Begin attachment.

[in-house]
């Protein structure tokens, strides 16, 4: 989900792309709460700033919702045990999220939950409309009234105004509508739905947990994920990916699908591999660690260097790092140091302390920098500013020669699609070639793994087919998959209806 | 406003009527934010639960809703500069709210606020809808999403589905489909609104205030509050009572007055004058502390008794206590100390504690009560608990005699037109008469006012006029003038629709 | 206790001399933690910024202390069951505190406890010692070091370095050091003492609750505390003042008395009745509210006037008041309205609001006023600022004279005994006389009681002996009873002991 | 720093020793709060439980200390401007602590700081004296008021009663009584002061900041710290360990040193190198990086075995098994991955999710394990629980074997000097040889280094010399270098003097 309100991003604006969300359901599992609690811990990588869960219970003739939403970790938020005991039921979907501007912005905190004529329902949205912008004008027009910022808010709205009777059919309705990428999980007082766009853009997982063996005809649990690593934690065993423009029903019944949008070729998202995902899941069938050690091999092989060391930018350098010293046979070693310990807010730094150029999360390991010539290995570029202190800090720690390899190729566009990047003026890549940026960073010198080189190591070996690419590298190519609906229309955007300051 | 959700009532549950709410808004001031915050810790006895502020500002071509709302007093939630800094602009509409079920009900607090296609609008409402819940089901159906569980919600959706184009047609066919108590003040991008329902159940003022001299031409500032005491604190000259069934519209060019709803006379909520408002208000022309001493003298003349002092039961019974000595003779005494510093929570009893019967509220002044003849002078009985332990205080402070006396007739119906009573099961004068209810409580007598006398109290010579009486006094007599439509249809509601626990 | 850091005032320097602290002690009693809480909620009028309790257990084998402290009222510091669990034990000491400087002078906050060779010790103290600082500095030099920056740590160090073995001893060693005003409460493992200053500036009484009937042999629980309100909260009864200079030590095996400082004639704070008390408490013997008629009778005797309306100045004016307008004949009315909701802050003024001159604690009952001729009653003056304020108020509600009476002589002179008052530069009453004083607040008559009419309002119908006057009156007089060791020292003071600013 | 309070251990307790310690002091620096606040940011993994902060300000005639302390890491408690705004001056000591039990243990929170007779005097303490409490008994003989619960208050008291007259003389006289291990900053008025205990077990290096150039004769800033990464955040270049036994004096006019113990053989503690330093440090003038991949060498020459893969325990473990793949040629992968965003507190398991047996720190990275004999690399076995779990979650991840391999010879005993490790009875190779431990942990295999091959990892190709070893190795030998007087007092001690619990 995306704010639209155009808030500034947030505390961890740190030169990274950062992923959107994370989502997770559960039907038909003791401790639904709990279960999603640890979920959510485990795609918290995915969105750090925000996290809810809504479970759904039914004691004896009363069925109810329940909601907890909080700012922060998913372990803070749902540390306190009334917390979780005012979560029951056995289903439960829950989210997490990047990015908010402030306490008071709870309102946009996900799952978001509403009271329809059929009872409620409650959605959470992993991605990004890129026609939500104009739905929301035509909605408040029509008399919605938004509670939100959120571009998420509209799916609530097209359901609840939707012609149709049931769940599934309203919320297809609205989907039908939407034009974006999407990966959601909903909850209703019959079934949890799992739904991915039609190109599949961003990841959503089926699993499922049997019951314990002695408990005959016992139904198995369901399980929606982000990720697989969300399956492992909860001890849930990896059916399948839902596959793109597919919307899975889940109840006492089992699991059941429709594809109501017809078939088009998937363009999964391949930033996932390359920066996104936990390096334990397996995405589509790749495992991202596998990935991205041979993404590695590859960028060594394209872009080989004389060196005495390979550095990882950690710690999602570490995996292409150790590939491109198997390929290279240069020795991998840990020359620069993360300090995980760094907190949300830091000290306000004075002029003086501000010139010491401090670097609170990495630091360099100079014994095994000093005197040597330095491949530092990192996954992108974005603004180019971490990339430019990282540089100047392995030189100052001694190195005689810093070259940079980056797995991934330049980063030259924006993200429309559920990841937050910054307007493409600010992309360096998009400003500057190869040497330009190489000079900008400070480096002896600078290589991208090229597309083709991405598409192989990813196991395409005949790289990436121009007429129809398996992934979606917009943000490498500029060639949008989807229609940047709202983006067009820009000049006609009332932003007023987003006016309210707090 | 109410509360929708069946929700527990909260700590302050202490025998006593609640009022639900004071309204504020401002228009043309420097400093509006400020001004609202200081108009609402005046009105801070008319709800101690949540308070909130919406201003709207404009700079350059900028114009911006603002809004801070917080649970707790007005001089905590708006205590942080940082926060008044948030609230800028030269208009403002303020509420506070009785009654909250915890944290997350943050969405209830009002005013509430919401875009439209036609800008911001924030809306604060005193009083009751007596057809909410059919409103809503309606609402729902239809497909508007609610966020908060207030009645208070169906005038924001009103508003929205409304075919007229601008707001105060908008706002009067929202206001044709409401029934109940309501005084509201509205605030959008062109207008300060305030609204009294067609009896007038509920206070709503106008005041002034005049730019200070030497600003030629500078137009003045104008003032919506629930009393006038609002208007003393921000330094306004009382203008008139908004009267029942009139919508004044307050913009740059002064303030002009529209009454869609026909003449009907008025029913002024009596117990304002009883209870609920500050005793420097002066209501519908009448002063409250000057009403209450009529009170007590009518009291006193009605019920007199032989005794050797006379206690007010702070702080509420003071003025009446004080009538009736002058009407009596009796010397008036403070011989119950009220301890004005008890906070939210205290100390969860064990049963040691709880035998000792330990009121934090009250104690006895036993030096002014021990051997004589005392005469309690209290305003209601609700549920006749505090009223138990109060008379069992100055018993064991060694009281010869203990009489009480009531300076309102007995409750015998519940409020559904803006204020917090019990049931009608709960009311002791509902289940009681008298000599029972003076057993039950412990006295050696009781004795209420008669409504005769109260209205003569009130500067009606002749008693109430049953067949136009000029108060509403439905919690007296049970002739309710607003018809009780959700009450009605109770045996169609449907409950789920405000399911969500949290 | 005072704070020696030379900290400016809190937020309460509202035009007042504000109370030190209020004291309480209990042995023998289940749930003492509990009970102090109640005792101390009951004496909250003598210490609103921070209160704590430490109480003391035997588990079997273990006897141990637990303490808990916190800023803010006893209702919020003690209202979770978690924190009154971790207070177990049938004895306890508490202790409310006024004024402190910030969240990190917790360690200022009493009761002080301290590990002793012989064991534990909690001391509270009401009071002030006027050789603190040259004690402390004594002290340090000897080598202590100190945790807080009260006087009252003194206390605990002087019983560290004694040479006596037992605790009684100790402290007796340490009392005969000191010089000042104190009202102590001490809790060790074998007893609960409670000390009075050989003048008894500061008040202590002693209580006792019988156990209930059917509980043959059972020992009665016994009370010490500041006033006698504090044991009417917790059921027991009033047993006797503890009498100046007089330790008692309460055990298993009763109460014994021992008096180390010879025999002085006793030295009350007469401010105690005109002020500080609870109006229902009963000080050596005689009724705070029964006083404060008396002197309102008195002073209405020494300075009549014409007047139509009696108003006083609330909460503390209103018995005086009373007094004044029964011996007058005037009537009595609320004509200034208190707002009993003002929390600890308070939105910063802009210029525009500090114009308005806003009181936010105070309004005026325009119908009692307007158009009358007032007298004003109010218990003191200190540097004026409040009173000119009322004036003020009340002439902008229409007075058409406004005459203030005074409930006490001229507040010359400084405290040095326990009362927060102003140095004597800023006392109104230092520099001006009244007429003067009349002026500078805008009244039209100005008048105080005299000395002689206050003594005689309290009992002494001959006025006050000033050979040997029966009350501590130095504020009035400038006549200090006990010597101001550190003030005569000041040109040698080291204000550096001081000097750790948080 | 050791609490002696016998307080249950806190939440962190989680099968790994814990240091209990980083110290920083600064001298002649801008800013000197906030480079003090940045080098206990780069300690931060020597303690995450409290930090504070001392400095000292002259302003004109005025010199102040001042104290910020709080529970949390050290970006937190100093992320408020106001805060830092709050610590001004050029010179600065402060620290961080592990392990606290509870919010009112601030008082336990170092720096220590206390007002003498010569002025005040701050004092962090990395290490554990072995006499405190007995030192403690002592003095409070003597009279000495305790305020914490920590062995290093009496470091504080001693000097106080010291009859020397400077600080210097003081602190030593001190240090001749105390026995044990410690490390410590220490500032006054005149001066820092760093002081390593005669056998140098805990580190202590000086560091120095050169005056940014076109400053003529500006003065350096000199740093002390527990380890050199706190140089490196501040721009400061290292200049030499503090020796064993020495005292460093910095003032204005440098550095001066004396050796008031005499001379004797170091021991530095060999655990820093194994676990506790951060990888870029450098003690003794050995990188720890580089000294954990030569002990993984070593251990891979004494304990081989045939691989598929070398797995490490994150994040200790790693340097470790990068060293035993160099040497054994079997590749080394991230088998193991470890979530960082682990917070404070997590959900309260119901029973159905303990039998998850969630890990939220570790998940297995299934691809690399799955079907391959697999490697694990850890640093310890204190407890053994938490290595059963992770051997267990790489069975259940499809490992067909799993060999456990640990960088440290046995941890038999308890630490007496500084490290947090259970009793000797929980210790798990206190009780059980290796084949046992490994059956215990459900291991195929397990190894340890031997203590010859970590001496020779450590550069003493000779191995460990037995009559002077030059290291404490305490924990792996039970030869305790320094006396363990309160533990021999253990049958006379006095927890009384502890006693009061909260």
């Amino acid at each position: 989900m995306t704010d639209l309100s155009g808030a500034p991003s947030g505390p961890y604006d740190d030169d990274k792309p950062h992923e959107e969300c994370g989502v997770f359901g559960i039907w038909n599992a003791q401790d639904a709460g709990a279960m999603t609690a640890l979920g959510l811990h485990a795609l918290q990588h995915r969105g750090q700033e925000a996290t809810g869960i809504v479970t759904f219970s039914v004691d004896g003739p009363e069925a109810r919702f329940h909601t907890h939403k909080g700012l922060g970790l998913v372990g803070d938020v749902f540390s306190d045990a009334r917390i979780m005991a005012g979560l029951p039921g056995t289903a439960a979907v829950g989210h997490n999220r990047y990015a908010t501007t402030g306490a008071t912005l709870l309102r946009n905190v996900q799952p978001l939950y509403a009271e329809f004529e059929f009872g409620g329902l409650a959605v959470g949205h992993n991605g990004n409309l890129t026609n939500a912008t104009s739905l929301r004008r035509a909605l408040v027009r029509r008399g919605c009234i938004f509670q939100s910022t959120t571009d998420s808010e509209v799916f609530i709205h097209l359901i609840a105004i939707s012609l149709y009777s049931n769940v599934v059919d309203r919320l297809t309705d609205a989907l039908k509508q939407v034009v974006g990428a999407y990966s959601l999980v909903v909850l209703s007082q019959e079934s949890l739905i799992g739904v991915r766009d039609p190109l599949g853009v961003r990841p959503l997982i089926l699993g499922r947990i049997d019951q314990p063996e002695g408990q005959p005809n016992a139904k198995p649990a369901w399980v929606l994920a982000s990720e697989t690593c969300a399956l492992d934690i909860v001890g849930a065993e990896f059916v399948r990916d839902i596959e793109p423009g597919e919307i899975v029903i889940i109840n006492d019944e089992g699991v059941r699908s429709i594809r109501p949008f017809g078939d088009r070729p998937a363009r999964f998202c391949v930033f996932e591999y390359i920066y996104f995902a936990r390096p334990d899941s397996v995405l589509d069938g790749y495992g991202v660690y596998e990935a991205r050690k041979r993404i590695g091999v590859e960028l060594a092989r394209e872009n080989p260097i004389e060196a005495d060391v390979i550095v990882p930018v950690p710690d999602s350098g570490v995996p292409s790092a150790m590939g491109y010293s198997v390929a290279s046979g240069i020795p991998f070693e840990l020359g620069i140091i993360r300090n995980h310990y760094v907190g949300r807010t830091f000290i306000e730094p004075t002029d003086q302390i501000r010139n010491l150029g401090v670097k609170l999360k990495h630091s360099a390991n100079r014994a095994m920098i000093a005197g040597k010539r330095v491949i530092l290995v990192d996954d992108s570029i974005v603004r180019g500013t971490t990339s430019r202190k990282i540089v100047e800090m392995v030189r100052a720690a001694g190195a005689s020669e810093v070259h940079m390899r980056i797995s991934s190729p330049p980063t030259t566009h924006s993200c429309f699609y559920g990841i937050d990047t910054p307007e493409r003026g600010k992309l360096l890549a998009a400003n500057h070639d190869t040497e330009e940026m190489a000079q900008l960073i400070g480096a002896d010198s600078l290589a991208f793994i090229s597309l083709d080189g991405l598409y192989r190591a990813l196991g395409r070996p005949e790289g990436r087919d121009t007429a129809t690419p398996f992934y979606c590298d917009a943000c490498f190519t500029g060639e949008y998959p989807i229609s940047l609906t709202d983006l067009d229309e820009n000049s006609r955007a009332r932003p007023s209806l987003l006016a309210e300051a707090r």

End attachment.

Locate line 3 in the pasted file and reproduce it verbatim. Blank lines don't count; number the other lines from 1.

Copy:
């Amino acid at each position: 989900m995306t704010d639209l309100s155009g808030a500034p991003s947030g505390p961890y604006d740190d030169d990274k792309p950062h992923e959107e969300c994370g989502v997770f359901g559960i039907w038909n599992a003791q401790d639904a709460g709990a279960m999603t609690a640890l979920g959510l811990h485990a795609l918290q990588h995915r969105g750090q700033e925000a996290t809810g869960i809504v479970t759904f219970s039914v004691d004896g003739p009363e069925a109810r919702f329940h909601t907890h939403k909080g700012l922060g970790l998913v372990g803070d938020v749902f540390s306190d045990a009334r917390i979780m005991a005012g979560l029951p039921g056995t289903a439960a979907v829950g989210h997490n999220r990047y990015a908010t501007t402030g306490a008071t912005l709870l309102r946009n905190v996900q799952p978001l939950y509403a009271e329809f004529e059929f009872g409620g329902l409650a959605v959470g949205h992993n991605g990004n409309l890129t026609n939500a912008t104009s739905l929301r004008r035509a909605l408040v027009r029509r008399g919605c009234i938004f509670q939100s910022t959120t571009d998420s808010e509209v799916f609530i709205h097209l359901i609840a105004i939707s012609l149709y009777s049931n769940v599934v059919d309203r919320l297809t309705d609205a989907l039908k509508q939407v034009v974006g990428a999407y990966s959601l999980v909903v909850l209703s007082q019959e079934s949890l739905i799992g739904v991915r766009d039609p190109l599949g853009v961003r990841p959503l997982i089926l699993g499922r947990i049997d019951q314990p063996e002695g408990q005959p005809n016992a139904k198995p649990a369901w399980v929606l994920a982000s990720e697989t690593c969300a399956l492992d934690i909860v001890g849930a065993e990896f059916v399948r990916d839902i596959e793109p423009g597919e919307i899975v029903i889940i109840n006492d019944e089992g699991v059941r699908s429709i594809r109501p949008f017809g078939d088009r070729p998937a363009r999964f998202c391949v930033f996932e591999y390359i920066y996104f995902a936990r390096p334990d899941s397996v995405l589509d069938g790749y495992g991202v660690y596998e990935a991205r050690k041979r993404i590695g091999v590859e960028l060594a092989r394209e872009n080989p260097i004389e060196a005495d060391v390979i550095v990882p930018v950690p710690d999602s350098g570490v995996p292409s790092a150790m590939g491109y010293s198997v390929a290279s046979g240069i020795p991998f070693e840990l020359g620069i140091i993360r300090n995980h310990y760094v907190g949300r807010t830091f000290i306000e730094p004075t002029d003086q302390i501000r010139n010491l150029g401090v670097k609170l999360k990495h630091s360099a390991n100079r014994a095994m920098i000093a005197g040597k010539r330095v491949i530092l290995v990192d996954d992108s570029i974005v603004r180019g500013t971490t990339s430019r202190k990282i540089v100047e800090m392995v030189r100052a720690a001694g190195a005689s020669e810093v070259h940079m390899r980056i797995s991934s190729p330049p980063t030259t566009h924006s993200c429309f699609y559920g990841i937050d990047t910054p307007e493409r003026g600010k992309l360096l890549a998009a400003n500057h070639d190869t040497e330009e940026m190489a000079q900008l960073i400070g480096a002896d010198s600078l290589a991208f793994i090229s597309l083709d080189g991405l598409y192989r190591a990813l196991g395409r070996p005949e790289g990436r087919d121009t007429a129809t690419p398996f992934y979606c590298d917009a943000c490498f190519t500029g060639e949008y998959p989807i229609s940047l609906t709202d983006l067009d229309e820009n000049s006609r955007a009332r932003p007023s209806l987003l006016a309210e300051a707090r």